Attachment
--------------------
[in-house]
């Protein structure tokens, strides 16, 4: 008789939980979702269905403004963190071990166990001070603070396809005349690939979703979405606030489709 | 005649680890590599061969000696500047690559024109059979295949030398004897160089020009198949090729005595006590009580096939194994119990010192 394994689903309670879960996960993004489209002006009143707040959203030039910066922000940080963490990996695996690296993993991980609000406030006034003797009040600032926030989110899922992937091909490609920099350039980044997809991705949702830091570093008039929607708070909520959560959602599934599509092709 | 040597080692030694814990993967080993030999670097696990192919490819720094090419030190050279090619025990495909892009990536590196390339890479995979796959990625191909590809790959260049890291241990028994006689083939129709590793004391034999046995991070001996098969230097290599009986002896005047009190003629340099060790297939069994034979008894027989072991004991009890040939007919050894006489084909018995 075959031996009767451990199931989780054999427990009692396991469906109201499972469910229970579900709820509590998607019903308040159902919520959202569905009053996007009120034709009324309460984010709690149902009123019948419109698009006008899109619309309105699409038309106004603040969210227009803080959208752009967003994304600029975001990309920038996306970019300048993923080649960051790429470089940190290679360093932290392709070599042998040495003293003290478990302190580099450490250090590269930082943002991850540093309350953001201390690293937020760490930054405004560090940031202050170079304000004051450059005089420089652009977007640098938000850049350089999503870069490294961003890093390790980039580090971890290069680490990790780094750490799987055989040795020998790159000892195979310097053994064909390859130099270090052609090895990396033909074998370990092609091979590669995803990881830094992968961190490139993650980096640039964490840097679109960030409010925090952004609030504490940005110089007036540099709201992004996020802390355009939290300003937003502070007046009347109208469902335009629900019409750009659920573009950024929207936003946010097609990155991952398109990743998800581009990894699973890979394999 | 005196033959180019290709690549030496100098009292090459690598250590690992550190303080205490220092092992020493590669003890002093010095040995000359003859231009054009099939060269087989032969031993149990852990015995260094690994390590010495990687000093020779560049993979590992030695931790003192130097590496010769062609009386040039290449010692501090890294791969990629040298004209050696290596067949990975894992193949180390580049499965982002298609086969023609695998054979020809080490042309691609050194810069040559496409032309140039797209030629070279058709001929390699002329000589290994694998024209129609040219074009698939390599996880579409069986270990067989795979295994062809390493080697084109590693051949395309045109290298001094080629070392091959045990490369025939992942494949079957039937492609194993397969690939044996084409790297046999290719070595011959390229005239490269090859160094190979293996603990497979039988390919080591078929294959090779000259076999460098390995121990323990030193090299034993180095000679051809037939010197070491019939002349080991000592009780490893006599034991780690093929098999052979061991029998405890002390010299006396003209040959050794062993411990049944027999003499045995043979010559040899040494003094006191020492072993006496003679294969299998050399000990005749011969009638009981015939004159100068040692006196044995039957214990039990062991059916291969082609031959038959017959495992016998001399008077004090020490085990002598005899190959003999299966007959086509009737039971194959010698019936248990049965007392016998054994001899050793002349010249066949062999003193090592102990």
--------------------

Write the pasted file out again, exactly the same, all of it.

[in-house]
């Protein structure tokens, strides 16, 4: 008789939980979702269905403004963190071990166990001070603070396809005349690939979703979405606030489709 | 005649680890590599061969000696500047690559024109059979295949030398004897160089020009198949090729005595006590009580096939194994119990010192 394994689903309670879960996960993004489209002006009143707040959203030039910066922000940080963490990996695996690296993993991980609000406030006034003797009040600032926030989110899922992937091909490609920099350039980044997809991705949702830091570093008039929607708070909520959560959602599934599509092709 | 040597080692030694814990993967080993030999670097696990192919490819720094090419030190050279090619025990495909892009990536590196390339890479995979796959990625191909590809790959260049890291241990028994006689083939129709590793004391034999046995991070001996098969230097290599009986002896005047009190003629340099060790297939069994034979008894027989072991004991009890040939007919050894006489084909018995 075959031996009767451990199931989780054999427990009692396991469906109201499972469910229970579900709820509590998607019903308040159902919520959202569905009053996007009120034709009324309460984010709690149902009123019948419109698009006008899109619309309105699409038309106004603040969210227009803080959208752009967003994304600029975001990309920038996306970019300048993923080649960051790429470089940190290679360093932290392709070599042998040495003293003290478990302190580099450490250090590269930082943002991850540093309350953001201390690293937020760490930054405004560090940031202050170079304000004051450059005089420089652009977007640098938000850049350089999503870069490294961003890093390790980039580090971890290069680490990790780094750490799987055989040795020998790159000892195979310097053994064909390859130099270090052609090895990396033909074998370990092609091979590669995803990881830094992968961190490139993650980096640039964490840097679109960030409010925090952004609030504490940005110089007036540099709201992004996020802390355009939290300003937003502070007046009347109208469902335009629900019409750009659920573009950024929207936003946010097609990155991952398109990743998800581009990894699973890979394999 | 005196033959180019290709690549030496100098009292090459690598250590690992550190303080205490220092092992020493590669003890002093010095040995000359003859231009054009099939060269087989032969031993149990852990015995260094690994390590010495990687000093020779560049993979590992030695931790003192130097590496010769062609009386040039290449010692501090890294791969990629040298004209050696290596067949990975894992193949180390580049499965982002298609086969023609695998054979020809080490042309691609050194810069040559496409032309140039797209030629070279058709001929390699002329000589290994694998024209129609040219074009698939390599996880579409069986270990067989795979295994062809390493080697084109590693051949395309045109290298001094080629070392091959045990490369025939992942494949079957039937492609194993397969690939044996084409790297046999290719070595011959390229005239490269090859160094190979293996603990497979039988390919080591078929294959090779000259076999460098390995121990323990030193090299034993180095000679051809037939010197070491019939002349080991000592009780490893006599034991780690093929098999052979061991029998405890002390010299006396003209040959050794062993411990049944027999003499045995043979010559040899040494003094006191020492072993006496003679294969299998050399000990005749011969009638009981015939004159100068040692006196044995039957214990039990062991059916291969082609031959038959017959495992016998001399008077004090020490085990002598005899190959003999299966007959086509009737039971194959010698019936248990049965007392016998054994001899050793002349010249066949062999003193090592102990």